So far, we have only driven the mainstream four-cylinder models – the high-volume sedans powered by the four-cylinder petrol and diesel enginesHowever, these models – the C200, C250 and diesel C250 BlueTEC – not only acquit themselves with aplomb, but moreover, they reveal the potential of the new platform for more exciting models – including the next C63 AMG with its twin-turbo 4.0-litre V8 – when they come on stream next year.
The word that leaps to mind when driving the C-Class is competence – with a capital C. The handling, steering and ride of the chassis is exemplary, capable of gliding along country roads like a true luxury car and yet taking corners at speed without a hair out of place.
We have, in the past, been critical of various cars fitted with electrically assisted power steering, but the C-Class takes that new format to a higher plane, delivering loads of feel with a light and easy touch via a beautifully sculpted, leather steering wheel.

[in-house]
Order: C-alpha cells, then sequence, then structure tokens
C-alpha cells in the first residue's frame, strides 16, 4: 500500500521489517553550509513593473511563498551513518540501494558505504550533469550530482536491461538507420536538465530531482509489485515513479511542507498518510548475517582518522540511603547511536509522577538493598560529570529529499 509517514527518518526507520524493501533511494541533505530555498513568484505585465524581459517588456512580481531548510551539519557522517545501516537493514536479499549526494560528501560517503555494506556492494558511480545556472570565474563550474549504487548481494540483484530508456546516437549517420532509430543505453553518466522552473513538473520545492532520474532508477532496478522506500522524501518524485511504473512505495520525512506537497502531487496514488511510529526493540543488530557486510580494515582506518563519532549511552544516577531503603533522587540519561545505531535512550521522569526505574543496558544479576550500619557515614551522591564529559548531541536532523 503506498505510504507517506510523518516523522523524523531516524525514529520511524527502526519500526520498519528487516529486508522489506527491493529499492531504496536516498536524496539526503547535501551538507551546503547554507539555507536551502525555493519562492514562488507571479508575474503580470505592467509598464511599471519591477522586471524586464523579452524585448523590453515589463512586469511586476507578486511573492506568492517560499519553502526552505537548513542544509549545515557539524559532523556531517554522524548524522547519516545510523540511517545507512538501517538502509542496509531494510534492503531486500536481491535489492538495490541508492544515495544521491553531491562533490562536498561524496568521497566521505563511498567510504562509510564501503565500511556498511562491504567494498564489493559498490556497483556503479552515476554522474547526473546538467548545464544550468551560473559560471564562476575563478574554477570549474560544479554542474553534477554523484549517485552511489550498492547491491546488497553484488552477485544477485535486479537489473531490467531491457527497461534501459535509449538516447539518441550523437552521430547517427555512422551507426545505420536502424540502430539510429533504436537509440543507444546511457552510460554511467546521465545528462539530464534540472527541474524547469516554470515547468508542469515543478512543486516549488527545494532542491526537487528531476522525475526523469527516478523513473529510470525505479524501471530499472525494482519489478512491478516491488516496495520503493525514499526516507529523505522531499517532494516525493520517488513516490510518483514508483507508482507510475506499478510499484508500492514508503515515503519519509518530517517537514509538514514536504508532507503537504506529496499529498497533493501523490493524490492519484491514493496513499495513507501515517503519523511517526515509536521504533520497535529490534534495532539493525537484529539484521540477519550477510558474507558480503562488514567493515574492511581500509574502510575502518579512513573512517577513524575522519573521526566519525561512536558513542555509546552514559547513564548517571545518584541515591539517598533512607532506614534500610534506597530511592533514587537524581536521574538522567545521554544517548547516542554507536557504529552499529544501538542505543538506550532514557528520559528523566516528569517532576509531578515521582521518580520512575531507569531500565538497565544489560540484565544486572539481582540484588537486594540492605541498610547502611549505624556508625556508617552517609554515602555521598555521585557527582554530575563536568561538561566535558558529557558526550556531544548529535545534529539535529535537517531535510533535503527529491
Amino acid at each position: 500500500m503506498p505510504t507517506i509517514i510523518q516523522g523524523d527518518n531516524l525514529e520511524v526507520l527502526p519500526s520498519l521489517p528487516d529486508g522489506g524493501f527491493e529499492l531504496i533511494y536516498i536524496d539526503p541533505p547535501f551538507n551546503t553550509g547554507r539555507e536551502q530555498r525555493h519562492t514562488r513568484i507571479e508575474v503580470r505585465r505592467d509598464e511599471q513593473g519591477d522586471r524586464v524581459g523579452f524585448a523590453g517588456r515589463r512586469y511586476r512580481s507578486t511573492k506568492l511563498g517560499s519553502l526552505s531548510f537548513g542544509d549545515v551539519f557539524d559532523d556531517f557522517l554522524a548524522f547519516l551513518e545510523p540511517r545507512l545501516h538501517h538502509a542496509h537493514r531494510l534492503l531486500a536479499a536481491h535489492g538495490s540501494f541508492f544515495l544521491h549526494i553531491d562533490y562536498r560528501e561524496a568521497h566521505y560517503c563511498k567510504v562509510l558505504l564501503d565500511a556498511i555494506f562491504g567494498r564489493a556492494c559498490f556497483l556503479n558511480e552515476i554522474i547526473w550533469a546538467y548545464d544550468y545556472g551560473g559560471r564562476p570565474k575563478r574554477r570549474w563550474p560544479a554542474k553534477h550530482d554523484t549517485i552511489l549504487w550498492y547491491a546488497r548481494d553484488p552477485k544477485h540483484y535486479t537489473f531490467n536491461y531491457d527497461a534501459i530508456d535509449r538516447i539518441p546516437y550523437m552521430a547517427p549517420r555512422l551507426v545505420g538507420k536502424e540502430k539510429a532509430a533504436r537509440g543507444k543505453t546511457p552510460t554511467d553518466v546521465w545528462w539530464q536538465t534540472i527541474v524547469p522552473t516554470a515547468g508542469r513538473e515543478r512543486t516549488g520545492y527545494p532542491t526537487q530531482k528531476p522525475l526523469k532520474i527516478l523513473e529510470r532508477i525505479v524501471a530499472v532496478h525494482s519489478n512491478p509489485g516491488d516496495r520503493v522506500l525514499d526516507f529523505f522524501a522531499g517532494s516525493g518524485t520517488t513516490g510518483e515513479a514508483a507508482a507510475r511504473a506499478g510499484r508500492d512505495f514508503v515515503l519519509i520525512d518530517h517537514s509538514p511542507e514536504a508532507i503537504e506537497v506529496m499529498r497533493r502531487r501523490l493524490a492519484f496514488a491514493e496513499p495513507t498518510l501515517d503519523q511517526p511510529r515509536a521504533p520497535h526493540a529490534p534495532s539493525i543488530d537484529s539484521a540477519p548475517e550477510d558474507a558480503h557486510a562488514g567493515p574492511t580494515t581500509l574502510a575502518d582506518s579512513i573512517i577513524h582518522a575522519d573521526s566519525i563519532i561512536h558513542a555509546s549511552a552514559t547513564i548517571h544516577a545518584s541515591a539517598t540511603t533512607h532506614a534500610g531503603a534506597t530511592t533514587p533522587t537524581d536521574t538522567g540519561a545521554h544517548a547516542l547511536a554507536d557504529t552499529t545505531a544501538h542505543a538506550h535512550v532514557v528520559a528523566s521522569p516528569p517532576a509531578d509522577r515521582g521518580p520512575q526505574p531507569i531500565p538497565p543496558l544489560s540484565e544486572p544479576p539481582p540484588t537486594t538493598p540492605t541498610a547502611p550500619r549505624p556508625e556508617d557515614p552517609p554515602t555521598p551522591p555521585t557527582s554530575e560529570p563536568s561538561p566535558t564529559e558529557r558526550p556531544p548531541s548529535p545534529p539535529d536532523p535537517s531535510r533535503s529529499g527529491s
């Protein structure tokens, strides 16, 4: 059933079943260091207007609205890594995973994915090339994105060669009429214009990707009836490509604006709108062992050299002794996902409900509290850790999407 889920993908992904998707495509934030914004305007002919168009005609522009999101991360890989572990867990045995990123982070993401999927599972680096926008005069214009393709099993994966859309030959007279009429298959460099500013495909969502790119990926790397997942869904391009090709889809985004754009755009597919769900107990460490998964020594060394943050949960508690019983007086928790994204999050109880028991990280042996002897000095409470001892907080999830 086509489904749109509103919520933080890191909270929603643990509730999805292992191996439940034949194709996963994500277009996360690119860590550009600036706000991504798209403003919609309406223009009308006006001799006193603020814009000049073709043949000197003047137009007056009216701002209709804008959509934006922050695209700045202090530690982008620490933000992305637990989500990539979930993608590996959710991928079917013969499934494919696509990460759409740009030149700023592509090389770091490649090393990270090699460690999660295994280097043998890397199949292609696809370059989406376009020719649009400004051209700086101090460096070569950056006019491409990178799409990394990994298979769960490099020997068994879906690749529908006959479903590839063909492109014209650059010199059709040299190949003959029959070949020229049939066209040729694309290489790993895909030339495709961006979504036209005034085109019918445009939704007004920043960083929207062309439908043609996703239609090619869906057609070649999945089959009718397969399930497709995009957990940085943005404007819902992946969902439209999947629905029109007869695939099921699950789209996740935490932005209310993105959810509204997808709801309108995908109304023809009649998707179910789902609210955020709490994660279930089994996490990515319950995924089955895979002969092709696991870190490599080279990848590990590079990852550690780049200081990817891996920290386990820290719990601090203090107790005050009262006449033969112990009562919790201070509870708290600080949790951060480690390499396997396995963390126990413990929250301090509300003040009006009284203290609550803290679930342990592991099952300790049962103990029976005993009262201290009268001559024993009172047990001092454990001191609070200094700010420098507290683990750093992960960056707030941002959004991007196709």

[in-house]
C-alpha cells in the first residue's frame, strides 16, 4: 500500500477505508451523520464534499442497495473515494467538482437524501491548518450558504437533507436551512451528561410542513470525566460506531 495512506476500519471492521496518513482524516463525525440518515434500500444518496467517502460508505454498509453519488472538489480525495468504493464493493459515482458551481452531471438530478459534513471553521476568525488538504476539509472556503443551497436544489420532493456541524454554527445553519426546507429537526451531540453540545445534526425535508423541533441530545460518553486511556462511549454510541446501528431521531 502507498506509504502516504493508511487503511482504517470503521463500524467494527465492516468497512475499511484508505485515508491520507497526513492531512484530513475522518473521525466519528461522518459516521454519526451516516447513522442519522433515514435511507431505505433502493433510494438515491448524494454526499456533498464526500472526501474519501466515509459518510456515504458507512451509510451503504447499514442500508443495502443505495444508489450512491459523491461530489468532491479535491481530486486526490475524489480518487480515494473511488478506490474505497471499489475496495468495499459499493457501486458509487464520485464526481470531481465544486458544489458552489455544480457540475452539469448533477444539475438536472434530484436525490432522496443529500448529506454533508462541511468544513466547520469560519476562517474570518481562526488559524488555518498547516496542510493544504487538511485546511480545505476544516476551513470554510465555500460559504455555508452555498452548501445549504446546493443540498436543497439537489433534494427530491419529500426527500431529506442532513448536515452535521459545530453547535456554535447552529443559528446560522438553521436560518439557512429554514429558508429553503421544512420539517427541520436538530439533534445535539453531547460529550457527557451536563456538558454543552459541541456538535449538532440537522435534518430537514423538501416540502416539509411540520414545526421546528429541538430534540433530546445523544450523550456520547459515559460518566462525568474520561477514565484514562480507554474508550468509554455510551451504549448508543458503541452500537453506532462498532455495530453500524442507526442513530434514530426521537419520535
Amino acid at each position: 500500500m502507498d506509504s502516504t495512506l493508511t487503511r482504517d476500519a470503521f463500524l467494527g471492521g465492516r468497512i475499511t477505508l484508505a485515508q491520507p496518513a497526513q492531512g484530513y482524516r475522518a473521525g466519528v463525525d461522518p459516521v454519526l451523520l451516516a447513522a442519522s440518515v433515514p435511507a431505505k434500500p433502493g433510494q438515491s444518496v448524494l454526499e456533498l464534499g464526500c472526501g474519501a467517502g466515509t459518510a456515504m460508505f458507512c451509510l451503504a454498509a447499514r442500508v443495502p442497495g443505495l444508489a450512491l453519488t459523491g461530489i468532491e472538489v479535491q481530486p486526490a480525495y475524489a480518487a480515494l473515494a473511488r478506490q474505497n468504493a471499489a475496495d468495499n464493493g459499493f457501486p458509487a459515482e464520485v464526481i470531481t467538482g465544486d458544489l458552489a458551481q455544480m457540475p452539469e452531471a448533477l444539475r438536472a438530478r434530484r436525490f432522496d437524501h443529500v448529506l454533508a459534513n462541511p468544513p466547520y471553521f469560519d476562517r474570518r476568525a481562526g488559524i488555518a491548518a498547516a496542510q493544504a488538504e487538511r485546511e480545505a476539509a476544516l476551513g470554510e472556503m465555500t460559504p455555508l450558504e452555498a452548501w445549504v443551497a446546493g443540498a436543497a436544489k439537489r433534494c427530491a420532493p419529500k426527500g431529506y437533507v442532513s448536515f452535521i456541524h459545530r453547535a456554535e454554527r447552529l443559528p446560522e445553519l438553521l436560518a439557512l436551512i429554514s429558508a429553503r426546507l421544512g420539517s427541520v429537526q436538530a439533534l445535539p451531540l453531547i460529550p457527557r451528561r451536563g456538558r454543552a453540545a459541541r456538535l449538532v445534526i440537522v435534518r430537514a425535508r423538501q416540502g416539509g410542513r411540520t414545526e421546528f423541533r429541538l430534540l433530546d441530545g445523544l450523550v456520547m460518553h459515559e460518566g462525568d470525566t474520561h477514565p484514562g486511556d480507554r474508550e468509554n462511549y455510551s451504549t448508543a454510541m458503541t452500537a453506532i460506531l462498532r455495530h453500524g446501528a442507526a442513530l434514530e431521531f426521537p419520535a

Tip the car into a corner and it obediently tracks around the bend, flat and surefooted, all the time providing confidence-inspiring feedback – not just a bit, but in triplicate. Meanwhile, the numerous safety technologies are riding shotgun, ready to step in to keep the car shipshape.
Dynamics like this are usually delivered via teeth-rattling sports suspension, but the C-Class maintains a supple ride – a factor than can be at least partly traced back to its new multi-link front suspension design that essentially divides the suspension parts into two roles – the load-bearing spring-and-damper strut on one hand, and upper and lower links that control the wheels on the other. The result is more lateral grip while maintaining a silky ride and slick steering.
Added to this, Mercedes has included a multi-mode drive system that, with the flick of a toggle switch on the console, allows the driver to switch between economy, comfort, sport and sport+ settings that adjust a range of systems such as the suspension damping, steering weight, throttle and automatic transmission mapping for a more defined driving experience. There is even one setting, called individual, in which the driver can mix and match the various systems to their own taste.